• The ladybug is a pretty standard symbol for bugs amongst developers... I assume usability experts are just as capable of picking up on the lady bug = bug metaphore? With regard to the color gradient: simply make an icon with the gradient as a sort of rainbow going from one side to the other, grey out the part that isn't interesting: for example yellow and just different shades of grey in the rest of the rainbow for the least sever type, then yellow and orange in the rainbow with the rest still in grey shades, etc. People tend to pick these up pretty easily. Nov 18, 2010 at 19:09
  • And of course if you use the lady bug metaphore, people will pick up on that even faster if you were to use a "whole" (as in one piece) lady bug icon as the icon for all bugs/ issues. Nov 18, 2010 at 19:10

Visuals, especially demonstrations, is what I've seen make the most impact.

This was in an Agile setting where the UX team was submitting stories to the product backlog and getting them voted on during estimation meetings.

Visuals always worked in terms of referencing screenshots, but the best was to actually show the problem in action, and describe why it was a problem.

If you're not in an Agile setting you must still be having development meetings at which issues can be raised - be ready to show what's broken and to discuss why you consider it "broken."

(BTW, for those unfamiliar with Agile, when you want something worked on you write it up and submit it to the big list of "what we need to be working on." The list gets reviewed weekly and discussed by development, UX, QA, product management, and key stakeholders).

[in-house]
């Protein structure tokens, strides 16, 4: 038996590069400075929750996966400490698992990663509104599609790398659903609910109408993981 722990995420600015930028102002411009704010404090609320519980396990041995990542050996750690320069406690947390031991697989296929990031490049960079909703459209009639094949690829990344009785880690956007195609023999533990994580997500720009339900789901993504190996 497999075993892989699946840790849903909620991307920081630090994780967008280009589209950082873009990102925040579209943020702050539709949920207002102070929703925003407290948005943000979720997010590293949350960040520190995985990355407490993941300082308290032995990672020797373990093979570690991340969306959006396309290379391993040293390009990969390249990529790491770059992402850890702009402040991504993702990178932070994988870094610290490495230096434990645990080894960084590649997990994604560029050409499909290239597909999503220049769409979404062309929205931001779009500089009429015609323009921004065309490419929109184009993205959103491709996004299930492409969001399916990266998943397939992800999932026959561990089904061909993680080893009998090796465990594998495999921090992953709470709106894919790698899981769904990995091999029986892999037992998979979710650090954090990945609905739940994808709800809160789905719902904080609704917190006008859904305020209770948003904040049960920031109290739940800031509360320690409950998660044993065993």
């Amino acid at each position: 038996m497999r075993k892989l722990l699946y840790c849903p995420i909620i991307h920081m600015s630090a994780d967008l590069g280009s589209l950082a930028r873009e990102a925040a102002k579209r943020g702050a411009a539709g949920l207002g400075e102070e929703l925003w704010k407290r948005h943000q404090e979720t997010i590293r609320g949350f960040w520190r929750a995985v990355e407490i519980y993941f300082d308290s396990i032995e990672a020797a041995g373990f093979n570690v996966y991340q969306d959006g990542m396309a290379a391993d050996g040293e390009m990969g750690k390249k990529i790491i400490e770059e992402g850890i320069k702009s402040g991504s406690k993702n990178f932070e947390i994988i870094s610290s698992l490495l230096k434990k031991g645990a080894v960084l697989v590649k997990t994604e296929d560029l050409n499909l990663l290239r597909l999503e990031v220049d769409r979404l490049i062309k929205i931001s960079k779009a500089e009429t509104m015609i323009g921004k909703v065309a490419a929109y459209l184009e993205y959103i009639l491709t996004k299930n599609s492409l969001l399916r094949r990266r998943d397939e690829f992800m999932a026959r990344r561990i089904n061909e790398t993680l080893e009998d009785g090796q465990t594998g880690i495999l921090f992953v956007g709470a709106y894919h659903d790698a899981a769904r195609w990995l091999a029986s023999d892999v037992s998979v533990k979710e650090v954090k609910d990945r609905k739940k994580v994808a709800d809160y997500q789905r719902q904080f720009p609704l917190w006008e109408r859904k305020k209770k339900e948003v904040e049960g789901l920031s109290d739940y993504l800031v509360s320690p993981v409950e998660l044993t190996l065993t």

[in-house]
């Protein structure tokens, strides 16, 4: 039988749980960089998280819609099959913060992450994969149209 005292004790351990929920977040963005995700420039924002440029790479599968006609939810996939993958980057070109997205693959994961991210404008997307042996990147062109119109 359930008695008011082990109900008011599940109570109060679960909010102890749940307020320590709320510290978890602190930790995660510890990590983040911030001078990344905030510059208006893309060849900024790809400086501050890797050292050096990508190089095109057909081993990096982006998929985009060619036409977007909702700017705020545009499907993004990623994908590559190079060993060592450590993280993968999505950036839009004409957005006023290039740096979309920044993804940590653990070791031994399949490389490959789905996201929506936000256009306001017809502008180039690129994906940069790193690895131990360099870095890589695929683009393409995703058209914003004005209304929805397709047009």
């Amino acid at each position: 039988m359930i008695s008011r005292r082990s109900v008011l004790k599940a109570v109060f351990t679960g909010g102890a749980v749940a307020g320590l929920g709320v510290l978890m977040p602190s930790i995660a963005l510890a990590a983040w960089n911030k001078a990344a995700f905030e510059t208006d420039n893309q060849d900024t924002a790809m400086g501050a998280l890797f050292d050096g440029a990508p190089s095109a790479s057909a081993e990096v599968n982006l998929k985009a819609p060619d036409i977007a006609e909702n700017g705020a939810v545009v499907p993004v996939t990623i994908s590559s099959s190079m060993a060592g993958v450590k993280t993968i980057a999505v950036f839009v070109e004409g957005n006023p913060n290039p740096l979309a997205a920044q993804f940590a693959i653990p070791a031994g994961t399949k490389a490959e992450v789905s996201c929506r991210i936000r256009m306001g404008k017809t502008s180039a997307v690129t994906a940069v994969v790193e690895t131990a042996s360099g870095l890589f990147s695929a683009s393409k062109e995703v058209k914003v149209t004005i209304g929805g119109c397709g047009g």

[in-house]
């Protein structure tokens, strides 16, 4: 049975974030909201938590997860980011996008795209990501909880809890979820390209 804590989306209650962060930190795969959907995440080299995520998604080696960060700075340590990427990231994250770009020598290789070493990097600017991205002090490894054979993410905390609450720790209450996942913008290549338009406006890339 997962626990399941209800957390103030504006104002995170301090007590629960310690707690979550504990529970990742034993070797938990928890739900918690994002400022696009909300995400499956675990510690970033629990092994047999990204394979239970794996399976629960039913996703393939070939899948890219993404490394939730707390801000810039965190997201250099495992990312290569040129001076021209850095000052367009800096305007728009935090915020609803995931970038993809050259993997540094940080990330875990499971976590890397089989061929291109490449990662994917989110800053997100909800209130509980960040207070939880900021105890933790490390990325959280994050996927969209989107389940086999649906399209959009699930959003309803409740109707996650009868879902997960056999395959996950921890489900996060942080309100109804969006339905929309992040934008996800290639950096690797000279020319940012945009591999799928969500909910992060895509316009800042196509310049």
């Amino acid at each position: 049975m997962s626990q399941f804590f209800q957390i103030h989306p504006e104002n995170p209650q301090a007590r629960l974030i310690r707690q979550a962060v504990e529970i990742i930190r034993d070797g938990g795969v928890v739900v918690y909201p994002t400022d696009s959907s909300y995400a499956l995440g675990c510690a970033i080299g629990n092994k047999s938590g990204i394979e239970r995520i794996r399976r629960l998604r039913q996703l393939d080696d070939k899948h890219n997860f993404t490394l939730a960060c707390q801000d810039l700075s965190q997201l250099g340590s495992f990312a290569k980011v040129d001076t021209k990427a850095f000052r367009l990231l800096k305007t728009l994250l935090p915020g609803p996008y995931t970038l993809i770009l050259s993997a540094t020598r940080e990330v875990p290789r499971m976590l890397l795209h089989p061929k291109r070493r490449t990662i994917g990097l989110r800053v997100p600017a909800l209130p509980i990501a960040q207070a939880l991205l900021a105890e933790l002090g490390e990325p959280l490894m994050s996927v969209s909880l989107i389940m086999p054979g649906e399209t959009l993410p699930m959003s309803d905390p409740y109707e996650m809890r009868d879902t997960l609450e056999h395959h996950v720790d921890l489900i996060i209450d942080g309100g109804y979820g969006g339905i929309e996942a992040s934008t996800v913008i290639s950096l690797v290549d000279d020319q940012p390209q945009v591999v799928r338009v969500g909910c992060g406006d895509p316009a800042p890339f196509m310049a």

• Hey there - we are not in an agile setting exactly, we do agile iterations, sometimes referred to a spiral, but we are a very large team making some pretty complex software. there are lots of triages and designers always attend and weigh in. We are incorporating lots of descriptions, storys and screens, but we are dealing with large numbers of bugs and don't always have the time to give each what they need.
    – Becky
    Nov 18, 2010 at 20:24

Usability is not programming.

It would be misleading to create such a gradual system.

If you really think something is so flawed that it somehow breaks the system (such as a missing button to take you to the next step) then fix it.

Otherwise it's just a usability problem and not matter how important we as practitioners might find them they are not by any metrics close to when code don't work.

In programming when thinks don't work they don't work period. To make it work you will have to fix it.

In usability you can get away with much more before the system breaks.

  • 1
    If a usability bug is so bad that a significant portion of users are unable to use the application, then would you not consider this a system-breaking bug? And, sure, usability usually deals with the areas in between broken and optimal, but that's why a metric would be useful here. A meaningful metric might be the percentage of users that the bug impacts. This way you don't spend 90% of your time micro-optimizing for that 1% gain, meanwhile you're losing 50% of your visitors because you put your checkout screen behind a sign-up form. Nov 18, 2010 at 10:27